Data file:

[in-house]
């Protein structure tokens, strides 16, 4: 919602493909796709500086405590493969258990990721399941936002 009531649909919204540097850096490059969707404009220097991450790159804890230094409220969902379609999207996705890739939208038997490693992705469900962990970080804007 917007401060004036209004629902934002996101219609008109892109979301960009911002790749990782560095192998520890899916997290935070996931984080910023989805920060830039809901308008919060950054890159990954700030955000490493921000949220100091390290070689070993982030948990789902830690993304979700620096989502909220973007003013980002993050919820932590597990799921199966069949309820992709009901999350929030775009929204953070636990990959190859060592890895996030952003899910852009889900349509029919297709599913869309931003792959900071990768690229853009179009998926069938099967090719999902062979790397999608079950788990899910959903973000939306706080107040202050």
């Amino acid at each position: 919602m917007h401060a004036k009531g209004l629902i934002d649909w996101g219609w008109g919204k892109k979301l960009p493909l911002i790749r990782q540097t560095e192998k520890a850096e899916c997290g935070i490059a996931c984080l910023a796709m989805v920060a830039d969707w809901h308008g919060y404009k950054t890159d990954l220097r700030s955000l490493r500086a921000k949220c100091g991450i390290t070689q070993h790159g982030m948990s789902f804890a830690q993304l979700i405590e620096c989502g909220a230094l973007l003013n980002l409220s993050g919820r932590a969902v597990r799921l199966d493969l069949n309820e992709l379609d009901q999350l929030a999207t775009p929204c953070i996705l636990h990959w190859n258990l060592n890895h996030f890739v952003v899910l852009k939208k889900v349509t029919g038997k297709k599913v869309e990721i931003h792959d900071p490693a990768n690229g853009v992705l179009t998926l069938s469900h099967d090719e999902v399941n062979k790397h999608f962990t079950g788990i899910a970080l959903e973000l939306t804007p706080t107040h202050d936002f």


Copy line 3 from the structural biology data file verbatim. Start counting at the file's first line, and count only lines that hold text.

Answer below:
């Amino acid at each position: 919602m917007h401060a004036k009531g209004l629902i934002d649909w996101g219609w008109g919204k892109k979301l960009p493909l911002i790749r990782q540097t560095e192998k520890a850096e899916c997290g935070i490059a996931c984080l910023a796709m989805v920060a830039d969707w809901h308008g919060y404009k950054t890159d990954l220097r700030s955000l490493r500086a921000k949220c100091g991450i390290t070689q070993h790159g982030m948990s789902f804890a830690q993304l979700i405590e620096c989502g909220a230094l973007l003013n980002l409220s993050g919820r932590a969902v597990r799921l199966d493969l069949n309820e992709l379609d009901q999350l929030a999207t775009p929204c953070i996705l636990h990959w190859n258990l060592n890895h996030f890739v952003v899910l852009k939208k889900v349509t029919g038997k297709k599913v869309e990721i931003h792959d900071p490693a990768n690229g853009v992705l179009t998926l069938s469900h099967d090719e999902v399941n062979k790397h999608f962990t079950g788990i899910a970080l959903e973000l939306t804007p706080t107040h202050d936002f």